The church adjoining the Round Tower was built about the 11th or 12th century, although the eastern portion may not have been added until after the Reformation. It consists of a nave 65 ft. by 24 ft. and a choir 32 ft.by 19 ft. The west end was raised higher than the rest to either facilitate a connection to the Tower as mentioned, or to serve as a belfry. Bishop Tennison in his 'Vistitation' of 1731 had the following remarks to pass on Tullaherin: "The church is in ruins, the chancel only is used, the covering of the roof wants mending, the windows want glazing, the font is exposed to the air in the west end of the ruined part of the church." It was used at this time by the Protestant community in the area and the vicar, who lived at Kilfane, officiated at Tullaherin and Kilfane on alternate Sundays.

In 1852 an Ogham Stone containing 11 scores was discovered by Mr. J.G.A. Prim of the Kilkenny Archaeological Society. It was of the same type of stone as the Round Tower and was located 1 ft. from the South wall of the church and 9 paces from the Tower. Much of the stone had already been broken off and so the inscription was incomplete.

In 1857 what was left of the writing was interpreted to mean 'fatha h-ogh' which Mr. Williams completed as 'fatha hog thigherin', the field or plain of Ahern. He even went so far as to suggest that Tullaherin is derived from Tulach Ogh Thigherin, the burial place of Ahern. His reading of the inscription was disputed by others who claimed that it meant simply FIR and that the full inscription should read Fircorb Mac Cormac. However the best authority (Brash) deciphered it as FAU AHG and said that he had no idea of its signifigance. Which of these is correct we will never know as the inscription has been badly damaged over the years and is now illegible.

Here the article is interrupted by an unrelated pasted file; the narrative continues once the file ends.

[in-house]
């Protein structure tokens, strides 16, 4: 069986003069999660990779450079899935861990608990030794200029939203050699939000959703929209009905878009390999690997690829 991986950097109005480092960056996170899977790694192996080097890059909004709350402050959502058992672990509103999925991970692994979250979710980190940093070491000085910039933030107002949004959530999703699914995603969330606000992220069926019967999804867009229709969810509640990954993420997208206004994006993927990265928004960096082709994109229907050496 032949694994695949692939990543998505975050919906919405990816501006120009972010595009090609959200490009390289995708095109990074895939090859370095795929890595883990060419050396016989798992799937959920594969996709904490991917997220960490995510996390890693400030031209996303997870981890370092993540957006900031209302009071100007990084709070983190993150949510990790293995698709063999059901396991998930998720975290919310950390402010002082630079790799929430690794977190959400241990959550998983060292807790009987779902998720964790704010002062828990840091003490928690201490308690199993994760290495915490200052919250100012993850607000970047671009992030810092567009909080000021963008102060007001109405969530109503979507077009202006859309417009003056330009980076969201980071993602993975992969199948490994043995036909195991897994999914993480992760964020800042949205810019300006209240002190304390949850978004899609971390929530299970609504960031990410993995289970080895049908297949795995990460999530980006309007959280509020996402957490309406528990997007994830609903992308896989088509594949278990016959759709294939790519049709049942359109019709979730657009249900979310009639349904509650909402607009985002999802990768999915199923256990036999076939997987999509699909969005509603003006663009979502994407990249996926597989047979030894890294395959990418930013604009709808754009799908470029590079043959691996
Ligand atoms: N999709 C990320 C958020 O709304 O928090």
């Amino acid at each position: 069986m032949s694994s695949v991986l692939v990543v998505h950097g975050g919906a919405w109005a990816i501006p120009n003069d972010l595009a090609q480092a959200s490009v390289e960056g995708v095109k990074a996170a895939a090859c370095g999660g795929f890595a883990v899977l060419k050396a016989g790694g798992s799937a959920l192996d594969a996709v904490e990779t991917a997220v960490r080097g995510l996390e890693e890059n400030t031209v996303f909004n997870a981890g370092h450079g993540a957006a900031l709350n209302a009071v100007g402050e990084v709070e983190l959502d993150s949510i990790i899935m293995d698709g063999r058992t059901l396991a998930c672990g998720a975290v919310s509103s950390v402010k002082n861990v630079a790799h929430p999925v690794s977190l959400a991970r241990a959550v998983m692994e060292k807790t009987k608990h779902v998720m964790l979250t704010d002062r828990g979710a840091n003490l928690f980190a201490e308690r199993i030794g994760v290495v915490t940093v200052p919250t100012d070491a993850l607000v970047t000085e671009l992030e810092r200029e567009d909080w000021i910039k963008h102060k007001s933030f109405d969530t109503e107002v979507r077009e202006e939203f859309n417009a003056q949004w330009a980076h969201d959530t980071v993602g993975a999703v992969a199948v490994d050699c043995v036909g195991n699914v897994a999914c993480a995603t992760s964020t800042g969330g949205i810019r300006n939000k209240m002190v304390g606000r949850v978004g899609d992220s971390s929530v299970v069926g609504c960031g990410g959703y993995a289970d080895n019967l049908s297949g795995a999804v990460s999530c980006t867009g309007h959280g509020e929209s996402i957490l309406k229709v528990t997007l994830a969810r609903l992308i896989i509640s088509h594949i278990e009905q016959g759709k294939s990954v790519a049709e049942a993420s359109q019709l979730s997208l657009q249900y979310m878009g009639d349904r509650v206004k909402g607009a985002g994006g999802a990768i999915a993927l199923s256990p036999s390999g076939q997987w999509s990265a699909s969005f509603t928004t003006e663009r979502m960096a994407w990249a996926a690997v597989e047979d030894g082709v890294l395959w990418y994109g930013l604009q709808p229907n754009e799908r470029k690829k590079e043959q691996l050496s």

In 1983 a second Ogham Stone came to notice in the lands of Lar Mahon at Loughboreen. Mr. Mahon had unearthed it over 30 years before and it had served since as a gate-post. In November 1983 it was brought to Tullaherin under the auspices of Dúchas. The stone which is about 5 ft. in length does not have many scores.

Finally, mention must be made of a fragment of a 'daisy stone' or 'marigold stone' discovered by Canon Drennan during his time as Parish Priest in Tullaherin. These stones date from pre or early Christian times. They were generally used to mark the burial places of people and were in many ways a precursor of the Celtic Cross. Unfortunately, this stone has since disappeared and despite numerous enquiries and several attempts to locate it, can no longer be found. However, shortly before Canon Drennan's death several photographs of it were taken and these still survive. The sketch featured under is taken from these photographs.

The whole site at Tullaherin is dedicated to St. Kieran. A pattern was held here every year on March 5th. How popular this pattern was can be gauged from the fact that in 1800 there were no less than 75 tents and stalls erected to cater for the crowds attending. However, because of episcopal disapproval all patterns were dying out about this period and the pattern of St. Kieran seems to have suffered the same fate in the 1820's or early 1830's.

The present church at Tullaherin was built about 1840. This church thus extends a continuity of worship in the area which stretches back well over 1000 years. While there are other sites which may ay claim to greater importance, there are very few to match a record such as this. We hope that we are not the generation that will break the sequence reaching back to the time of St. Kieran!

Note. The marigold stone was subsequently located on the site by the late Mary Breen (Chairperson of the Society when this first issue of In the Shadow of the Steeple appeared) and is now located in the Society's museum.

In the Shadow of the Steeple No. 1